November 26, 2007

"Damn important" music about Natives

Who Was He?  “The Ballad of Peter LaFarge” Shows Why We Should CareThrough copious research, and a tight, lyrical narrative, we are introduced to LaFarge—strikingly good-looking, emotionally and artistically dangerous, and, we learn, plagued by a tragic family legacy that continues more than 40 years after his death. Originally a 13-minute short, Schulman’s film has been expanded to nearly a half-hour to include a vintage Johnny Cash interview and other footage. His best known song, popularized by Cash, was the “The Ballad of Ira Hayes” about the Pima Indian immortalized in the Iwo Jima flag-raising photo.

He wrote cowboy songs, he wrote love songs. But it was his ballads about Indians that define his best work—his albums As Long as the Grass Shall Grow and On the Warpath focus on Native themes with titles including “Johnny Half-breed,” “Damn Redskins,” “Vision of a Past Warrior,” “Custer,” and more.
But LaFarge wasn't Native:The fact he wasn’t Native is alluded to but never clarified in the documentary which includes archival photos, interviews with his contemporaries and current folk artists, and grainy video clips. This is the film’s major weakness. Tap dancing around his true ethnicity is confusing at best; at worst, it perpetuates the deceit LaFarge foisted on his fans and friends alike. The reason, Schulman explains, is to focus more on the man and his music and not that he was, for lack of a better word, a "wannabe."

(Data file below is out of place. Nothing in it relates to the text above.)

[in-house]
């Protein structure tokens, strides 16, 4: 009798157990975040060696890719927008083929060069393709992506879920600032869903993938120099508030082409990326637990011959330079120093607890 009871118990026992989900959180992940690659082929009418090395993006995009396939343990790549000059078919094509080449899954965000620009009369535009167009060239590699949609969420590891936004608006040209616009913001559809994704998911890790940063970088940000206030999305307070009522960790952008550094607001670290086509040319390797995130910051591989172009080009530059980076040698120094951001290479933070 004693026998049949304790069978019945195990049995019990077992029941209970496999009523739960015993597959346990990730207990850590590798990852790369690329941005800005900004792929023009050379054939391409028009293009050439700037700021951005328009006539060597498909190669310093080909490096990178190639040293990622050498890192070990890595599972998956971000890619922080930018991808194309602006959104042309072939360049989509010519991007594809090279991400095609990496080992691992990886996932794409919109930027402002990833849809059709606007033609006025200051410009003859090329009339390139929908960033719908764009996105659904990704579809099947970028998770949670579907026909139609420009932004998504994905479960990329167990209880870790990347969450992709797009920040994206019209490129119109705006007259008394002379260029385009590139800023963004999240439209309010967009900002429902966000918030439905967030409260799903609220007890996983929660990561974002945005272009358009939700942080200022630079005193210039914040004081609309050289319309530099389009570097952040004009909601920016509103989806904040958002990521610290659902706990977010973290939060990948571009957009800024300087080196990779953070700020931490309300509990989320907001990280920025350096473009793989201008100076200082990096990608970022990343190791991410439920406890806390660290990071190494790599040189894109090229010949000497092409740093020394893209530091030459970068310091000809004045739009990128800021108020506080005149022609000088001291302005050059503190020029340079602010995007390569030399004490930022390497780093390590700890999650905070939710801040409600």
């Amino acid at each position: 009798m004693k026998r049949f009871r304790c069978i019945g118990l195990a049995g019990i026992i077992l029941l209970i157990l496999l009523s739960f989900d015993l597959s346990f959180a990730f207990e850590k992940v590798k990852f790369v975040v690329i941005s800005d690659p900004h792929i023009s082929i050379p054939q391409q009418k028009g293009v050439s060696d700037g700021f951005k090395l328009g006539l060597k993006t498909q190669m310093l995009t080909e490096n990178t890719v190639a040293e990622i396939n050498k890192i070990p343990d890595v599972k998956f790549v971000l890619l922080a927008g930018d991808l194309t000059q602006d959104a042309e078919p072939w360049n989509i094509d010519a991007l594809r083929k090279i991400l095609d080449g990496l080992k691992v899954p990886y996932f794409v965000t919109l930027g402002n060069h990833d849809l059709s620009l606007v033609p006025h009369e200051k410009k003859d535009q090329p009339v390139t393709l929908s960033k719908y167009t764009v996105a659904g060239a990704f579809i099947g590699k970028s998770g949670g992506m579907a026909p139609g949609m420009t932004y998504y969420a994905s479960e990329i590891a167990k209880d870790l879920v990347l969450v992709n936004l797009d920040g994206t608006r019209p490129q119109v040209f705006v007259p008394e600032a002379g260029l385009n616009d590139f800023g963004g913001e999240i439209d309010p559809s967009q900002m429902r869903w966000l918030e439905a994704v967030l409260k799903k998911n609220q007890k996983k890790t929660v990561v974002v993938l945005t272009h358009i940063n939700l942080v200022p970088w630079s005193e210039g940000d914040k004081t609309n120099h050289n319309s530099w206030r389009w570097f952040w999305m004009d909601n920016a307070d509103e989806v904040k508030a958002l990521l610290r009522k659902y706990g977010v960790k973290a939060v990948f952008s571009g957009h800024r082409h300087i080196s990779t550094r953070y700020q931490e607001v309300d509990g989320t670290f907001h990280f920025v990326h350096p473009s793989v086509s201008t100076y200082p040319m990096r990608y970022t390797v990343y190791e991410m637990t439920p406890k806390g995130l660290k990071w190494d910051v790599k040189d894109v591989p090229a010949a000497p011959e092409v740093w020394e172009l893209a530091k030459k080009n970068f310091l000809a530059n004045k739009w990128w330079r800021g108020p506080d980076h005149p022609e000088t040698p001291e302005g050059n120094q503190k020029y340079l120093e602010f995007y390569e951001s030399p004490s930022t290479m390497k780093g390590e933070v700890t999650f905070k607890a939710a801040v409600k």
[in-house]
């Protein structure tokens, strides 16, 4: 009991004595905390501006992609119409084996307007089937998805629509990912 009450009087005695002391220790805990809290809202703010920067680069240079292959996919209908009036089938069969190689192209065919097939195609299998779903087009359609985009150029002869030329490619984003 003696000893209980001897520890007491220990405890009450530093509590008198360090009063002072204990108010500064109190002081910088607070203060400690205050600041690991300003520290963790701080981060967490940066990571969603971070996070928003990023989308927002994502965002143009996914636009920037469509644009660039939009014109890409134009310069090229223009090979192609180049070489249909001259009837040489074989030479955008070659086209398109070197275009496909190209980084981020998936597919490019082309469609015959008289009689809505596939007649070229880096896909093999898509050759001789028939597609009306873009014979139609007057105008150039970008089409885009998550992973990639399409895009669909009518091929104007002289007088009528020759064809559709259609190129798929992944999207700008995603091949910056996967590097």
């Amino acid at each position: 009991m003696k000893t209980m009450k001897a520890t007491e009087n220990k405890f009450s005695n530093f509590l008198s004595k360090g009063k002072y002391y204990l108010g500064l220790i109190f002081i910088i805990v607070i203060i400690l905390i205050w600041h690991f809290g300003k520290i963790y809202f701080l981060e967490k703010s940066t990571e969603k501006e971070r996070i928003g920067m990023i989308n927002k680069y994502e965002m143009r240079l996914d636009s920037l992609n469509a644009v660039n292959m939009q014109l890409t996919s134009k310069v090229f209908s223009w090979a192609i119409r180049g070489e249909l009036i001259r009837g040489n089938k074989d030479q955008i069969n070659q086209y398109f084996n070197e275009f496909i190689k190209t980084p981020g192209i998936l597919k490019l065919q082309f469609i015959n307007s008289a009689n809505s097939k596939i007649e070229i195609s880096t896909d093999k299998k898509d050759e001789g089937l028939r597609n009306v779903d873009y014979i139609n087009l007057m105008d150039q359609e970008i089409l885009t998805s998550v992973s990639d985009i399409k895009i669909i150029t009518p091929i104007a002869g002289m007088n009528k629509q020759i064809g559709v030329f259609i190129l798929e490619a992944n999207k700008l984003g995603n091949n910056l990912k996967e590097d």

Poser or not, crazy as a March Hare, Peter LaFarge wrote some damn important and good music. Damn important and good music about the state of Native Americans in 20th century America.


Alasdair MacColla said...

Why is it that non Indian who show an interst in Natve American history or like to go to dances or stay up with Indain affaires are labled "Wannabes"?

Rob said...

I'm a white man who shows an interest in Indian history and stays up on Indian affairs. People rarely if ever call me a wannabe because I don't pretend to be something I'm not.

The issue with Peter LaFarge wasn't that he sang about Indians. It was that he didn't clearly identify himself as a non-Indian.

As the article put it, LaFarge was guilty of "the deceit [he] foisted on his fans and friends alike." That's the action of someone trying to pass as an Indian--i.e., a wannabe.